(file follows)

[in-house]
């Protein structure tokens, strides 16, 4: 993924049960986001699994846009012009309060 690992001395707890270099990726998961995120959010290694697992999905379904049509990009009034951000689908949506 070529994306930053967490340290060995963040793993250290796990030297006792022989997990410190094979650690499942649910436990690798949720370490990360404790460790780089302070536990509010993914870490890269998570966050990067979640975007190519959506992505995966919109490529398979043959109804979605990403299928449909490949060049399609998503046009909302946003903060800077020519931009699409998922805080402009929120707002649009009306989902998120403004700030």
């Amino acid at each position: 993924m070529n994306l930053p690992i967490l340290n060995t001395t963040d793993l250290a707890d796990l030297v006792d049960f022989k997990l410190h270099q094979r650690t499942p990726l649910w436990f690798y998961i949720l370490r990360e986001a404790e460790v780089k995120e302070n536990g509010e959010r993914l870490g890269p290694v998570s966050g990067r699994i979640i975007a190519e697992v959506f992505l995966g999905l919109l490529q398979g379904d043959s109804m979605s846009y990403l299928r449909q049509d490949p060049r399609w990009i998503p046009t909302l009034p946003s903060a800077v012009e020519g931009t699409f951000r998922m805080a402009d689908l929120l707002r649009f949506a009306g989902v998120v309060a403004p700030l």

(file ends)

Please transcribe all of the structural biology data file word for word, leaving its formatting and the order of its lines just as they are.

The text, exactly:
[in-house]
């Protein structure tokens, strides 16, 4: 993924049960986001699994846009012009309060 690992001395707890270099990726998961995120959010290694697992999905379904049509990009009034951000689908949506 070529994306930053967490340290060995963040793993250290796990030297006792022989997990410190094979650690499942649910436990690798949720370490990360404790460790780089302070536990509010993914870490890269998570966050990067979640975007190519959506992505995966919109490529398979043959109804979605990403299928449909490949060049399609998503046009909302946003903060800077020519931009699409998922805080402009929120707002649009009306989902998120403004700030």
């Amino acid at each position: 993924m070529n994306l930053p690992i967490l340290n060995t001395t963040d793993l250290a707890d796990l030297v006792d049960f022989k997990l410190h270099q094979r650690t499942p990726l649910w436990f690798y998961i949720l370490r990360e986001a404790e460790v780089k995120e302070n536990g509010e959010r993914l870490g890269p290694v998570s966050g990067r699994i979640i975007a190519e697992v959506f992505l995966g999905l919109l490529q398979g379904d043959s109804m979605s846009y990403l299928r449909q049509d490949p060049r399609w990009i998503p046009t909302l009034p946003s903060a800077v012009e020519g931009t699409f951000r998922m805080a402009d689908l929120l707002r649009f949506a009306g989902v998120v309060a403004p700030l």